- El Anatsui
- aluminium and copper wire
- 210 by 305cm.
- 82 3/4 by 120in.
- Executed in 2006.
Acquired directly from the above by the present owner
"Artists are better off working with whatever their environment throws up. I think that's what has been happening in Africa for a long time... I believe that colour is inherent in everything, and it's possible to get colour from around you, and that you're better off picking something which relates to your circumstances and your environment than going to buy ready-made colour" The artist cited in: Exhibition Catalogue, London, October Gallery, El Anatsui, 2005, n.p.)
Healer, 2006, is a stunning and incredibly rare example of El Anatsui's inimitable 'cloth series' and by far the most significant work by the artist to come to auction. For many, Anatsui's exquisite, lustrous 'textile' made up of thousands upon thousands of colourful bottle-tops that draped the Gothic façade of the Palazzo Fortuny, was the undisputed highlight of the 52nd Venice Biennale in 2007. Together with the concomitant installation of major cloth series works in the Arsenale, curated by Robert Storr, it announced El Anatsui as one of the most interesting and challenging sculptors working today. The leading light of a number of African artists that were brought to pre-eminence by the 2005 travelling exhibition Africa Remix: Contemporary Art of a Continent, Anatsui's works are today found in major institutional collections across the world, including the Metropolitan Museum of Art, New York, the Centre Pompidou, Paris and the British Museum, London.
Living and working in Nigeria and born in Ghana, home to some of the most diverse and vibrant traditions of textile production in the world, El Anatsui is acutely aware of the symbolic and signifying potential of cloth. The present work, with its complex, dazzling, multicoloured patterns of bright hues, geometric shapes and bold design, is reminiscent of traditional kente cloth of the Ashanti people of Ghana. Originally the sacred cloth of kings worn for official occasions, over time the use of kente became more widespread but always conferred importance. As the artist explains, "Cloth is to the African what monuments are to Westerners... Their capacity and application to commemorate events, issues, persons and objectives outside of themselves are so immense." (Exhibition Catalogue, London, October Gallery, El Anatsui, 2005, n.p.).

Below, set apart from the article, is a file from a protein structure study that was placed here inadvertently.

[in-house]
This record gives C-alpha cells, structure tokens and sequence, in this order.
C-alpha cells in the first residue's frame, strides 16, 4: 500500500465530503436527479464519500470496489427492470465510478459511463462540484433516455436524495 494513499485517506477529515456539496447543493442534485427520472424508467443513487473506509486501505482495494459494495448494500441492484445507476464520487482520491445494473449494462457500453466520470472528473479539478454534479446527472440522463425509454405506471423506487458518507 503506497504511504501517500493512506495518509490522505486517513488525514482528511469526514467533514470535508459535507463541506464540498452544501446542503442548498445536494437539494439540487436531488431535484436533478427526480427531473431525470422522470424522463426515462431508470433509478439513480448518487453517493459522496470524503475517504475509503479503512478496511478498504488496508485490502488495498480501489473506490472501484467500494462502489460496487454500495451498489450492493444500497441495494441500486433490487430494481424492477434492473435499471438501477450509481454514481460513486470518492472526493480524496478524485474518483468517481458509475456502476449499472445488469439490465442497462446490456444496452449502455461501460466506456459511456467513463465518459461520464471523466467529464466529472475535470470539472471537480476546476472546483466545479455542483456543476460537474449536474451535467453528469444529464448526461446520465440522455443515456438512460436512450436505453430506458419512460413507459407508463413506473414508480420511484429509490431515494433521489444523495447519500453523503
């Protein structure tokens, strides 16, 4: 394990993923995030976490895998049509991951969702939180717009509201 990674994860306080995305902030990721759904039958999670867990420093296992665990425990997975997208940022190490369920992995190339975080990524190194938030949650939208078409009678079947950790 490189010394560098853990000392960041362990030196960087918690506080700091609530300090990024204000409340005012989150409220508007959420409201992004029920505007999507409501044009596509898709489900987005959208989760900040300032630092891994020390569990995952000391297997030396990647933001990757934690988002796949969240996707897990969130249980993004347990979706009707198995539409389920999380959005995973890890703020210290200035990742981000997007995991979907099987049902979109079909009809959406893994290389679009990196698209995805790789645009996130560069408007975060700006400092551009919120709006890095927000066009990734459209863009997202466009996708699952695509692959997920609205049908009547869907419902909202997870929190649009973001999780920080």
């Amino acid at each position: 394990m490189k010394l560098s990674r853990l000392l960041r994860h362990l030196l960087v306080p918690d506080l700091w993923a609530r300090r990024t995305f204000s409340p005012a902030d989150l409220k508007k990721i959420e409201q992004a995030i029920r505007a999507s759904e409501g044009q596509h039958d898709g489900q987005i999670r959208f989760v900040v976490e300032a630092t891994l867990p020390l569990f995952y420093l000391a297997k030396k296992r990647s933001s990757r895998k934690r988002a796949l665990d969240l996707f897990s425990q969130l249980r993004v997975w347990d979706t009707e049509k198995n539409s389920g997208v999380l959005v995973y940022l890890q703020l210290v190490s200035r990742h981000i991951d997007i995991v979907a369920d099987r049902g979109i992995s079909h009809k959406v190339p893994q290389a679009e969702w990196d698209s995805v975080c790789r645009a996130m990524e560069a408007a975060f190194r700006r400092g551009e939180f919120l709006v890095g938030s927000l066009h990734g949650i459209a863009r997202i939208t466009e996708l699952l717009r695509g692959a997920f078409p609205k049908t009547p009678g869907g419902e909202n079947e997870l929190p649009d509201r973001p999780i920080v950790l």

In Healer, Anatsui alludes to the complex history, tradition and meanings of traditional cloths in an exquisite sculpture made up of discarded, brightly-coloured bottle-tops emblazoned with the brand names of well-known liquors consumed by millions across the African continent. Each cap is flattened, punctured and stitched together with fine copper wire. Evolving organically and unpredictably under the artist's direction, the intricate design transforms rigid, metal material into something malleable and luxurious. The final sculpture is spatially ephemeral, taking on a new life each time it is hung in a new space, allowing infinitely variable folds and creases. This is an element that appeals to the artist, who encourages collectors and curators to participate in the artwork by hanging it in their idiosyncratic way.
The fact that Healer is made of gin and whisky bottle tops, the hard spirits that have plagued civilisations and introduced social ills, interweaves another important layer of meaning into the tapestry. As early as the fifteenth century, textiles were traded in West Africa by Europeans seeking to acquire gold and eventually slaves. Imported silks were sold to Ashanti weavers who valued in particular the vibrant reds that could not be achieved with local dyes. By the Seventeenth century, despite a thriving indigenous textile production, sumptuous cloths were traded for slaves in Benin. Liquor was another commodity traded by Westerners for slaves, hence these bottle tops take on an extra resonance. By the Nineteenth century, gin replaced cowries as the common currency in Lagos and its possession conferred social status. Spirits were imported from distilleries in Liverpool and rum - made from the by-products of sugar cane production – was imported from the Caribbean, for which, ironically, Africa had provided the back-breaking labour.
Hence the sumptuous and evocative shimmering surfaces of Healer gently alert us to the human histories and relationships that have shaped contemporary Africa. Never forceful, Anatsui's subject is all the more powerful because of the subtlety and intelligence of its delivery. On the one hand a very personal sculpture that deals with the artist's own cultural make-up, its overriding themes dovetail in with profound and universal themes that affect an entire continent. The allusion to kente cloth harks back to the stabilising traditions of a country, while the bottle tops allude to the destructive power of trade, globalisation and consumption. Like threads in a tapestry these themes weave together effortlessly to produce an incredibly powerful and beautiful work of art, which, like all great art, stuns us into contemplation of emotive themes.